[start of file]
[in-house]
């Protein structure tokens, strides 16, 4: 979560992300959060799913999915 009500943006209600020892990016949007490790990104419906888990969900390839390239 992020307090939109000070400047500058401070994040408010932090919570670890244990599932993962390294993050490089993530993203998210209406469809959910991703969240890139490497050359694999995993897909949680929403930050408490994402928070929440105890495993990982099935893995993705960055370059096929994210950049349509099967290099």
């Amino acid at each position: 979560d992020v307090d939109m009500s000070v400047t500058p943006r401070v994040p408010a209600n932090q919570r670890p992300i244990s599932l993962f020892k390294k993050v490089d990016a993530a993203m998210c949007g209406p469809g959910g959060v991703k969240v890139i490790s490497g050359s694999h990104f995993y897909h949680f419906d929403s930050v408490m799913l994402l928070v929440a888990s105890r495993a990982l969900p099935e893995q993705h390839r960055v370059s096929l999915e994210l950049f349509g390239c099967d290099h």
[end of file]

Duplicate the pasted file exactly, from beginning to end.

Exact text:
[in-house]
């Protein structure tokens, strides 16, 4: 979560992300959060799913999915 009500943006209600020892990016949007490790990104419906888990969900390839390239 992020307090939109000070400047500058401070994040408010932090919570670890244990599932993962390294993050490089993530993203998210209406469809959910991703969240890139490497050359694999995993897909949680929403930050408490994402928070929440105890495993990982099935893995993705960055370059096929994210950049349509099967290099």
């Amino acid at each position: 979560d992020v307090d939109m009500s000070v400047t500058p943006r401070v994040p408010a209600n932090q919570r670890p992300i244990s599932l993962f020892k390294k993050v490089d990016a993530a993203m998210c949007g209406p469809g959910g959060v991703k969240v890139i490790s490497g050359s694999h990104f995993y897909h949680f419906d929403s930050v408490m799913l994402l928070v929440a888990s105890r495993a990982l969900p099935e893995q993705h390839r960055v370059s096929l999915e994210l950049f349509g390239c099967d290099h």